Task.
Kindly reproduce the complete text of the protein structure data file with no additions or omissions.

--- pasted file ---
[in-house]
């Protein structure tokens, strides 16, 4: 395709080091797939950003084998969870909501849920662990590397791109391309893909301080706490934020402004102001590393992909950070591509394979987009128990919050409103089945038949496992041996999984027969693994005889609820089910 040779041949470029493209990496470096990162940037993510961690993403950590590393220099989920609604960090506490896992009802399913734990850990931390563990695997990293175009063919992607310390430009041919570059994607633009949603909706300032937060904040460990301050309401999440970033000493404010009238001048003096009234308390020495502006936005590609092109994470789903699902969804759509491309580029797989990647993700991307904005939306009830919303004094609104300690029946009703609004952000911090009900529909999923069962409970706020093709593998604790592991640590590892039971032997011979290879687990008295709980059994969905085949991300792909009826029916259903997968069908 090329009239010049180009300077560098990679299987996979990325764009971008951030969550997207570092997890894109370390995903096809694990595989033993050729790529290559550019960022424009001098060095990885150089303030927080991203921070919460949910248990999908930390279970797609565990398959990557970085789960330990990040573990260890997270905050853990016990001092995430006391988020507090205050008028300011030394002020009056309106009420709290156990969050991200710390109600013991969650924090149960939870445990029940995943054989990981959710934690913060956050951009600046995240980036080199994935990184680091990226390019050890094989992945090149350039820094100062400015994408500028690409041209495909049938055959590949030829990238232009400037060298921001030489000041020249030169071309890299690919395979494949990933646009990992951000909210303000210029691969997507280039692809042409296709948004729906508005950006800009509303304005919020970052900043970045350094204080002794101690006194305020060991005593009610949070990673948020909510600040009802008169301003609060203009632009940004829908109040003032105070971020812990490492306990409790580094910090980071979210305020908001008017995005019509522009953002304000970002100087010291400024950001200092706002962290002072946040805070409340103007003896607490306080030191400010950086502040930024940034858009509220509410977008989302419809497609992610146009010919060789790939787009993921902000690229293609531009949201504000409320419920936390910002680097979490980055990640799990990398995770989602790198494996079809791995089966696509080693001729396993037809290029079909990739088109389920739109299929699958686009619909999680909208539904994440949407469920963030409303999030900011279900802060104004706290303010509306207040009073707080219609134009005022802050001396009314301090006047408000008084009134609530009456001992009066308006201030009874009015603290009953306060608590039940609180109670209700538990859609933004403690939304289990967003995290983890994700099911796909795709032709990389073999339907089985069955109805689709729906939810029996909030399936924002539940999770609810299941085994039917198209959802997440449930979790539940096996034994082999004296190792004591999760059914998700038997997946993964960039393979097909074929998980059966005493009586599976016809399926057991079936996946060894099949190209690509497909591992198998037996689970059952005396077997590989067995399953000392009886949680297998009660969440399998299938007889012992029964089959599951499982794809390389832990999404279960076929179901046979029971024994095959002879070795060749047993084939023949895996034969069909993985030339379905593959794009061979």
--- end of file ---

[in-house]
């Protein structure tokens, strides 16, 4: 395709080091797939950003084998969870909501849920662990590397791109391309893909301080706490934020402004102001590393992909950070591509394979987009128990919050409103089945038949496992041996999984027969693994005889609820089910 040779041949470029493209990496470096990162940037993510961690993403950590590393220099989920609604960090506490896992009802399913734990850990931390563990695997990293175009063919992607310390430009041919570059994607633009949603909706300032937060904040460990301050309401999440970033000493404010009238001048003096009234308390020495502006936005590609092109994470789903699902969804759509491309580029797989990647993700991307904005939306009830919303004094609104300690029946009703609004952000911090009900529909999923069962409970706020093709593998604790592991640590590892039971032997011979290879687990008295709980059994969905085949991300792909009826029916259903997968069908 090329009239010049180009300077560098990679299987996979990325764009971008951030969550997207570092997890894109370390995903096809694990595989033993050729790529290559550019960022424009001098060095990885150089303030927080991203921070919460949910248990999908930390279970797609565990398959990557970085789960330990990040573990260890997270905050853990016990001092995430006391988020507090205050008028300011030394002020009056309106009420709290156990969050991200710390109600013991969650924090149960939870445990029940995943054989990981959710934690913060956050951009600046995240980036080199994935990184680091990226390019050890094989992945090149350039820094100062400015994408500028690409041209495909049938055959590949030829990238232009400037060298921001030489000041020249030169071309890299690919395979494949990933646009990992951000909210303000210029691969997507280039692809042409296709948004729906508005950006800009509303304005919020970052900043970045350094204080002794101690006194305020060991005593009610949070990673948020909510600040009802008169301003609060203009632009940004829908109040003032105070971020812990490492306990409790580094910090980071979210305020908001008017995005019509522009953002304000970002100087010291400024950001200092706002962290002072946040805070409340103007003896607490306080030191400010950086502040930024940034858009509220509410977008989302419809497609992610146009010919060789790939787009993921902000690229293609531009949201504000409320419920936390910002680097979490980055990640799990990398995770989602790198494996079809791995089966696509080693001729396993037809290029079909990739088109389920739109299929699958686009619909999680909208539904994440949407469920963030409303999030900011279900802060104004706290303010509306207040009073707080219609134009005022802050001396009314301090006047408000008084009134609530009456001992009066308006201030009874009015603290009953306060608590039940609180109670209700538990859609933004403690939304289990967003995290983890994700099911796909795709032709990389073999339907089985069955109805689709729906939810029996909030399936924002539940999770609810299941085994039917198209959802997440449930979790539940096996034994082999004296190792004591999760059914998700038997997946993964960039393979097909074929998980059966005493009586599976016809399926057991079936996946060894099949190209690509497909591992198998037996689970059952005396077997590989067995399953000392009886949680297998009660969440399998299938007889012992029964089959599951499982794809390389832990999404279960076929179901046979029971024994095959002879070795060749047993084939023949895996034969069909993985030339379905593959794009061979």